David Michael Miller
Madison College wants to lease its downtown campus out for redevelopment, but the project is too costly for a consortium of nonprofit groups.
When Madison College announced last spring that it would vacate and lease out its downtown building, a consortium of nonprofits saw a chance to develop a city center of community and culture, along with affordable housing for artists and creative folks.
Many people in the community were thrilled by the idea. But it turns out to be too expensive, the consortium announced at a March 6 public hearing.
Jane Elder, executive director of the Wisconsin Academy of Sciences, Arts & Letters, which is part of the group, said it could not find a way to generate enough revenue from the project.
Elder said that 50 percent of the college’s decision in choosing a final developer will be based on the guarantee of a strong income stream. The four competing proposals are major commercial developments that include hotels. “I think our development team agreed that we did not have the resources to be a financially competitive proposal against the commercial proposals,” Elder said.
About three dozen people affiliated with one of the eight nonprofit organizations included in the consortium attended the meeting held at Madison College’s downtown center; most seemed surprised and disappointed by Elder’s announcement.
The consortium, represented by development team Baum Revision Real Estate, pulled out after a financial analysis showed the expenses would be much higher than originally anticipated.
In addition to the Wisconsin Academy of Sciences, Arts & Letters, the consortium includes the Wisconsin Science Museum; Children’s Theater of Madison; Forward Theater; Theatre LILA; RENEW Wisconsin; Sierra Club (Wisconsin Chapter); and Family Service Madison.
The project, called “Madison Central,” envisioned an arts- and sciences-based nonprofit center with affordable housing for artists. The group hoped to convert 87,000 square feet of the building into work and community spaces to provide stability for nonprofit organizations. The plans included a shared workspace, a science museum, art galleries, a black box performance space, a community cafe and a lecture hall. The proposal included 100,000 square feet of affordable studio and loft housing units targeting artists and creative professionals.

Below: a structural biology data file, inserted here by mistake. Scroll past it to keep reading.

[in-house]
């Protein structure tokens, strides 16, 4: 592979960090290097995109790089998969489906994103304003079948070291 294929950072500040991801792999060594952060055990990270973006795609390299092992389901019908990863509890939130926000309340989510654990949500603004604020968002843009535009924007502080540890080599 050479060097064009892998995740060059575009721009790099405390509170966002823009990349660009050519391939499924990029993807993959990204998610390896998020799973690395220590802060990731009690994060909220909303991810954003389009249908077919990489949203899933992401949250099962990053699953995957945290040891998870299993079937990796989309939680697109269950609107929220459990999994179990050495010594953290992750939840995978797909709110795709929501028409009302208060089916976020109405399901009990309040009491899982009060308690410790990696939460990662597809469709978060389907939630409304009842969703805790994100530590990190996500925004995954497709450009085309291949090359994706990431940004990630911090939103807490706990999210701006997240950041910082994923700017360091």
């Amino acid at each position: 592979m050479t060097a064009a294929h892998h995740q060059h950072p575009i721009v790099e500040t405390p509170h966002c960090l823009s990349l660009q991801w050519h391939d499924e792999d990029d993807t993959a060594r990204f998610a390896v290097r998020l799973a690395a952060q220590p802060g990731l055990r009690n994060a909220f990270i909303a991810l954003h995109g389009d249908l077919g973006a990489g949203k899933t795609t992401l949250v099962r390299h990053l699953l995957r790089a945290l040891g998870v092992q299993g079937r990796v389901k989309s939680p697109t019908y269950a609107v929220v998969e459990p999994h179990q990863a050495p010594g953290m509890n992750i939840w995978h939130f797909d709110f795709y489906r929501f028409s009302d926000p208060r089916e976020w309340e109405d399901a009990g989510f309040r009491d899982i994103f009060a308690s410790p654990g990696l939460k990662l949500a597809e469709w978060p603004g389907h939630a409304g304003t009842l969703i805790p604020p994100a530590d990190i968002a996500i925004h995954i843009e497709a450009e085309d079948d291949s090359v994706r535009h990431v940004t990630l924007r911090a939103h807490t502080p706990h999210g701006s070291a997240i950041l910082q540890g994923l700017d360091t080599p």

These developments have been successful elsewhere, Elder said, citing the Cowles Center in Minneapolis, the Banana Factory in Bethlehem, Pennsylvania, and the Denver Center for the Performing Arts in Colorado. “There are 60 to 70 around the country,” she said. “It surprises us all that Madison doesn’t have anything at this scale that is a big community gathering place.”
Allen Ebert, executive director of Children’s Theater of Madison, said the group had been reasonably confident it could raise $8 million to $12 million in a capital campaign. But, he says, now it is estimated that they would need to raise $16 million. “So we would be looking at a capital campaign, more of what Overture did, which was $15 million.”
“If we had two or three more months where we could really work on a third development that would be revenue-generating that would help offset the costs, we would feel more comfortable,” Ebert said. “We did go and try to meet with some developers; it was just too tight of a timeline.”
The other four finalists selected by the college’s District Board of Trustees in January include Alexander Company, CD Smith & HKS Holdings, Hovde, and Sherman Associates. The selected developer will have the option of renovating and repurposing the existing building, or demolishing it and constructing a new one.
Proposals are due March 15. The college’s board of trustees expects to begin negotiations with the selected developer in May.
Elder said the consortium is committed to building a shared community and arts facility in the future. The college’s downtown campus had been an ideal site with its central location, access to parking and buses and an iconic building. And the consortium still hopes something might be worked out for the site.
“We would be very open to a conversation with the college, and we’ll communicate that to them,” Elder stated. “They are aware of this process and this proposal, and they have been well aware for a year. They know what we have been trying to achieve, and we want to communicate that we are still open to a dialogue.”